Building Your Physical Foundation: Core

For many years, I didn’t actually know what “Core” is. I knew it had something to do with torso and stability, and I knew it was was important — people were always telling me that I needed to use it — but I had no specifics. For years I would just squeeze everything from my shoulders to my hips and think that I had a good strong core. Not so! Finally, I got some private lessons from various professionals and began to understand how effective use of your core makes all movement more efficient and healthier. With a strong core, you support your limbs and allow them to move freely from a powerful foundation. In the coming week, I’ll be posting some swordplay-specific exercises, but before those get posted, I suggest that you look at your core to make sure that your body, your “machine”, is working with optimum mechanics. If you don’t, you’re looking at wasted energy and perhaps injury.

Strengthening your core is less about doing a hundred sit-ups a day, and more to do with ensuring that the numerous elements are working together effectively. Here’s an article by Paul Chek to explain: http://www.coachr.org/innerunit.htm. Figure 4 is one of the images that helped me to understand the function of this muscle group.

In order to understand your core and then improve your alignment and strength, you’ll need to do some specific exercises. However, googling images and searching YouTube for exercises won’t be useful unless you have a sense of your own body. We are all built a little differently and your machine, your instrument, will have variations from that of the person beside you … unless you’re standing beside your body-double. Because of this, simply watching someone else do an exercises isn’t always the way to self-improvement. In my opinion, it is well worth your time and money to invest in private coaching so that you can receive adjustments from an outside eye. Learn the specifics of your instrument and shed some detrimental habits.

Any personal trainer can help you with your core, but the obvious choice is privates lessons in Pilates. A qualified Pilates instructor will guide you through movements that may seem strange, but may very well introduce you to muscles and actions that you didn’t know you had. Next on my list is the Chek System. It puts such an excellent focus on functional mobility and I think it’s worth your while to look for a qualified practitioner near you: http://www.chekconnect.com/app/findpractitioner. In addition, Paul Chek’s book How to Eat, Move and Be Healthy! has excellent exercises for building your functional core, along with a variety of fantastic information for a healthy body. Other great systems for core work include Alexander Technique, Feldenkrais and yoga.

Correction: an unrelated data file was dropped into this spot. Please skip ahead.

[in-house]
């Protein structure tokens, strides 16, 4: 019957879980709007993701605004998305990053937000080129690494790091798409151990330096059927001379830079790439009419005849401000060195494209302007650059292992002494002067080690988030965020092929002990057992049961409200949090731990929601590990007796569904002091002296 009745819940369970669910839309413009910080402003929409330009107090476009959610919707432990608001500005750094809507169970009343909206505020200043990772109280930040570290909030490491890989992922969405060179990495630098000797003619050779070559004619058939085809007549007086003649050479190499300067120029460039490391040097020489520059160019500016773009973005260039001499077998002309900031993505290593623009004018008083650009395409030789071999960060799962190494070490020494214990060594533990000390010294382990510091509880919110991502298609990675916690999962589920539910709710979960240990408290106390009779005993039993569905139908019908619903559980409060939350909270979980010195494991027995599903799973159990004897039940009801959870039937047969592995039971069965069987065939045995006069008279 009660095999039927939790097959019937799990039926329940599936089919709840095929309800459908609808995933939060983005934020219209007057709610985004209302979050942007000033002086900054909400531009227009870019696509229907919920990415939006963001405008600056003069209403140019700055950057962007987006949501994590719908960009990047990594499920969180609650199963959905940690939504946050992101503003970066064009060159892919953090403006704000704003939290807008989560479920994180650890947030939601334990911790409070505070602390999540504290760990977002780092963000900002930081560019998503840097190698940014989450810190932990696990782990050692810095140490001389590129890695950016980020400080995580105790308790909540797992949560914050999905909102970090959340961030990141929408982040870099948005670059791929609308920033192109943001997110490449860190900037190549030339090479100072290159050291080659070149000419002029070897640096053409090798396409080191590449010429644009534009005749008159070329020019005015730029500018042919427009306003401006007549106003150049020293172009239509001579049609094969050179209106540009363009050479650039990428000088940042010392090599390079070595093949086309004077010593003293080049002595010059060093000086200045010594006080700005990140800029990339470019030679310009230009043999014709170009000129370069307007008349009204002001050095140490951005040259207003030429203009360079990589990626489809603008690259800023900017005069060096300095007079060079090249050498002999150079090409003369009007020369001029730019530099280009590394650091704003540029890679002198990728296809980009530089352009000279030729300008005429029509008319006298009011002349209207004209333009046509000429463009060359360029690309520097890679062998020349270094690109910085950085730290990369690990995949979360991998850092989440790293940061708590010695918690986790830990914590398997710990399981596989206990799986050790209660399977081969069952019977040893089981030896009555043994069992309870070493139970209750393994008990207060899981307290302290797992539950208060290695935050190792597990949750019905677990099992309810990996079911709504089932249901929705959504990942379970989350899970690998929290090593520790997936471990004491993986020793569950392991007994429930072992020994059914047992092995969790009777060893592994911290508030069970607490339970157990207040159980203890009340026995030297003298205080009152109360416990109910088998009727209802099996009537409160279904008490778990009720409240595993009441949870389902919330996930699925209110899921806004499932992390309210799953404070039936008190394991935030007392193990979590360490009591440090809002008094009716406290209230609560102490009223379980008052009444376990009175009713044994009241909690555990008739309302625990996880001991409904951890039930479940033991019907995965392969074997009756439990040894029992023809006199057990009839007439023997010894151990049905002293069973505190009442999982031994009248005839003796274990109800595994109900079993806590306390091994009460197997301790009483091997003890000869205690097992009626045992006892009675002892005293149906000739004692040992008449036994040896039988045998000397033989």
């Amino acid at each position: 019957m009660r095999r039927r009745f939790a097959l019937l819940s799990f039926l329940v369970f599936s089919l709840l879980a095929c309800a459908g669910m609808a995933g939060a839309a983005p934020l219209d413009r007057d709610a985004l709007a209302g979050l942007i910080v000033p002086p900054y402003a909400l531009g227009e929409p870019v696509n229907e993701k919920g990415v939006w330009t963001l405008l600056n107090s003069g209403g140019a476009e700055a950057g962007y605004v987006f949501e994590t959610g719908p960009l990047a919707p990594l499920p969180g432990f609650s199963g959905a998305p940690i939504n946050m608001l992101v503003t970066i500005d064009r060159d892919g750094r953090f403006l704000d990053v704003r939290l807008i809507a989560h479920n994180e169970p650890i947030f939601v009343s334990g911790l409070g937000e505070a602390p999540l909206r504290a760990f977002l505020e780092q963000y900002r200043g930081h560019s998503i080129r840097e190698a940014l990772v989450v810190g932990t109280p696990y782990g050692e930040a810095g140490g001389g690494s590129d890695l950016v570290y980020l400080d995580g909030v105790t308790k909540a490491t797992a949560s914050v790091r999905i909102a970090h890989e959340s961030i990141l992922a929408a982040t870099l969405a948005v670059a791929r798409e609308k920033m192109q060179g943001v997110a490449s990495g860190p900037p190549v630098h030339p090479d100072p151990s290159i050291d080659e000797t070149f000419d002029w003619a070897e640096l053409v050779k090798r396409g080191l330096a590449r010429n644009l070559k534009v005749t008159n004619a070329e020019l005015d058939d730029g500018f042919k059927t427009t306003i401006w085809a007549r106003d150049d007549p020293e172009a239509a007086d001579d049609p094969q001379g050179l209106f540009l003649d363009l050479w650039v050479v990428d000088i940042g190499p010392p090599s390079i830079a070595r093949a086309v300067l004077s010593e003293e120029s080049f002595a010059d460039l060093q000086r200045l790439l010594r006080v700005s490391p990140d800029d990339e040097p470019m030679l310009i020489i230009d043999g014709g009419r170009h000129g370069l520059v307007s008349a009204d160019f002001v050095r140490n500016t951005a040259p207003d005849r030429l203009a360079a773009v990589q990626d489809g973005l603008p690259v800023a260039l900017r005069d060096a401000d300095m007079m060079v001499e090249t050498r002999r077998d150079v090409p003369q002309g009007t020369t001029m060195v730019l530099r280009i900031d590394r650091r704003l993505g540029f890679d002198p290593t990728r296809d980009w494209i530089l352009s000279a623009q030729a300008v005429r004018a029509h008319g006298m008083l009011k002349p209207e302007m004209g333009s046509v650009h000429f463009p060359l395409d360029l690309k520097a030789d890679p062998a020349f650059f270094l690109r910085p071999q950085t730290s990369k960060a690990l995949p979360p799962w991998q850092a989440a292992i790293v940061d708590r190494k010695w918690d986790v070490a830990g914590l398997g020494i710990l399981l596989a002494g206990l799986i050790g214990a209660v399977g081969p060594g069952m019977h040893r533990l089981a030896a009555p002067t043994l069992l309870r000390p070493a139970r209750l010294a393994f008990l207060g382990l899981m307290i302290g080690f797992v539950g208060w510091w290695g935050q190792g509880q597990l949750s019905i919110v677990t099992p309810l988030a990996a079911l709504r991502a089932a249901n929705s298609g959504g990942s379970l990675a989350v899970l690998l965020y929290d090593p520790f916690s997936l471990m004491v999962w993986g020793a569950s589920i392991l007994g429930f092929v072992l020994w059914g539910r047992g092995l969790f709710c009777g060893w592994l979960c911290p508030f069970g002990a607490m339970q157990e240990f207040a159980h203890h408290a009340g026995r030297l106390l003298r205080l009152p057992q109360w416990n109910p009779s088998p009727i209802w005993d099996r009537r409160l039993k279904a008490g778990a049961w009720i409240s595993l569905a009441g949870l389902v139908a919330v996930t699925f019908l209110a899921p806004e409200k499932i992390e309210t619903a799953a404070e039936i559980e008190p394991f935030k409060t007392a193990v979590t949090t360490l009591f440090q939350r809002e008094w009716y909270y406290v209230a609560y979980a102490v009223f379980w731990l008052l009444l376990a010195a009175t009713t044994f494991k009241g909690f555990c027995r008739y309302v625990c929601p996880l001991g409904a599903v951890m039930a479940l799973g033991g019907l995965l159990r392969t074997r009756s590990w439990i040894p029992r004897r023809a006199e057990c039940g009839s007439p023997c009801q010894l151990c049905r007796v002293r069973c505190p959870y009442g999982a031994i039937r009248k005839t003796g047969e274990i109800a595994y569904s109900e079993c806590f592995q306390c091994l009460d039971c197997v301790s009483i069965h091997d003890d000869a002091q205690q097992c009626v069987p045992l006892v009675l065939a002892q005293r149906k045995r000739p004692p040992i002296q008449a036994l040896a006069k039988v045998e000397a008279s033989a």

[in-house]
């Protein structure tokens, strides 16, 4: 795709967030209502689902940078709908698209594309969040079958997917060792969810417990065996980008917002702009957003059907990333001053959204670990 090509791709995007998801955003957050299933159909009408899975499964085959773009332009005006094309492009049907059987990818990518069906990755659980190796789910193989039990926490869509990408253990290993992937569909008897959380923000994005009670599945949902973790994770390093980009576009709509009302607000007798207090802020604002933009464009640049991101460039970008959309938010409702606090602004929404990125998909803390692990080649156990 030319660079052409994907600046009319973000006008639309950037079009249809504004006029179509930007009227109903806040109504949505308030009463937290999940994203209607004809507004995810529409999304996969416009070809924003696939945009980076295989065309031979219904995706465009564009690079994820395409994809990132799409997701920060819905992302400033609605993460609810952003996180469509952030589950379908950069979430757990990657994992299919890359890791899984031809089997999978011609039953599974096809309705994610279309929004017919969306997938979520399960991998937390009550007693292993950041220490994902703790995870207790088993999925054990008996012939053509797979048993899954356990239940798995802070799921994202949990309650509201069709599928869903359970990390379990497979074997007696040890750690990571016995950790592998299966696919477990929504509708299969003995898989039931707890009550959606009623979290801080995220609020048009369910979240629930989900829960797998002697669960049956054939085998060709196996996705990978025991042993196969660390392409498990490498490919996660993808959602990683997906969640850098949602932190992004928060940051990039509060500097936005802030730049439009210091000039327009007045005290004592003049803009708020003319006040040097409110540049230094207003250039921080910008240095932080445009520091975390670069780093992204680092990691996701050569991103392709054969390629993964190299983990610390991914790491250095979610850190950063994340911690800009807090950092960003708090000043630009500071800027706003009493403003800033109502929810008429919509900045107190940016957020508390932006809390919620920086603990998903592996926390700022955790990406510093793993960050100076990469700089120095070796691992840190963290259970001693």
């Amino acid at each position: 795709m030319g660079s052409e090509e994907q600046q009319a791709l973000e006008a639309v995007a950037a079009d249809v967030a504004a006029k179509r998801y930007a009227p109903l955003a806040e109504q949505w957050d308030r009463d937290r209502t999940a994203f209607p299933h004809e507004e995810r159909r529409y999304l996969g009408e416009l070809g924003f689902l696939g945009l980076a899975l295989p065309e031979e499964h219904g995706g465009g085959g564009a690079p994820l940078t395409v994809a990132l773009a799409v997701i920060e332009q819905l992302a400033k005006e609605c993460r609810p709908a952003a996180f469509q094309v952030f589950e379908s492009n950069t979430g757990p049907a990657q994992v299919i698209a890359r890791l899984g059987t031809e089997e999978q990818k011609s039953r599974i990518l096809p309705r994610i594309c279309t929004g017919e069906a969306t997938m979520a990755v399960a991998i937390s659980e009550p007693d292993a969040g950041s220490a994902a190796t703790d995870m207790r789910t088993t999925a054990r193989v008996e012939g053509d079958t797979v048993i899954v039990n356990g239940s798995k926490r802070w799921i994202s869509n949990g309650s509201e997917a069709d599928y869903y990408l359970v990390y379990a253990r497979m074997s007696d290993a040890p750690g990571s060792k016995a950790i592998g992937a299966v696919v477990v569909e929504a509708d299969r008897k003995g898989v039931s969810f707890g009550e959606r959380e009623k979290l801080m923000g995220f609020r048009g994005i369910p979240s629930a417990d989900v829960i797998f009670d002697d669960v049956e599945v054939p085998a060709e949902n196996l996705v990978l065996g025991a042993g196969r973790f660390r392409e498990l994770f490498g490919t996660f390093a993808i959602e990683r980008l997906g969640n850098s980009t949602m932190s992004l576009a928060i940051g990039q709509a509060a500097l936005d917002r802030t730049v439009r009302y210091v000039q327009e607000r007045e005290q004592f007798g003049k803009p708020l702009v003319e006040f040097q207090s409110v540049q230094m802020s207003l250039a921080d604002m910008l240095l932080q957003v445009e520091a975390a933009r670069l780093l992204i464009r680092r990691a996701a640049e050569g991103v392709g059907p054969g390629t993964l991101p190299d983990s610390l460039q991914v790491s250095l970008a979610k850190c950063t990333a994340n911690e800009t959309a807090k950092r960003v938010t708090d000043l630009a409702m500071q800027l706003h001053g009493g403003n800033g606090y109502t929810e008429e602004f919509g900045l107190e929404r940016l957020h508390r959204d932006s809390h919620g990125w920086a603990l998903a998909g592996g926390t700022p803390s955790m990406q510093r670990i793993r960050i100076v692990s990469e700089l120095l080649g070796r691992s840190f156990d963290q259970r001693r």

Personal story: I’m a huge fan of Moksha Yoga. I’ve been practicing for about 3 years now, and it has done amazing things for my alignment and endurance. The teaching style includes copious adjustments with verbal cues and physical adjustments (you can always request no physical adjustments, if you prefer). The focus is on listening to your body and working at a level that is available to you. Instructors are always happy to answer questions. Also, this focus on stability, alignment and working within one’s own range of motion –as opposed to competing with your neighbou and trying to overstretch– means that practicing yoga has been instrumental in injury prevention through strengthening my joints and improving my alignment.

You may be thinking, “I’m spending so much on the workshop, I don’t want to spend more on private lessons”, but perhaps think of it this way: you’re already spending a lot on the workshop, so spend a little bit more to ensure that you’re getting the most out of your investment. Plus, a healthy body (and mind, for that matter) is probably one of your most valuable “possessions”.

From an audience perspective, a strong stable core that supports movement reads as highly capable. Overly tight and “gripping” reads as tense. Loose or poorly structured reads as weak. Either extreme, tight or loose, reads as a lack of competence. Something in the audience’s sub-conscious sees the weak core and they’ll have trouble “buying” you as a trained fighter, even if they don’t know why they think that. With a strong core, they’ll shout “Captain, my Captain!” without hesitation.

Remember, a strong core doesn’t mean ribbed abs. It means that your biomechanics are efficient: your structure is well-aligned and your limbs move seemingly effortlessly from a stable and responsive torso. You, the actor, must start with good biomechanics, so that you can then choose where to place inefficiencies for the best storytelling options. Like a Formula 1 driver knows her car, like a cabinet-maker knows every kind of saw, nail and glue under the sun, know your instrument so that you can move with ease and make choices to craft each moment of your character’s story.

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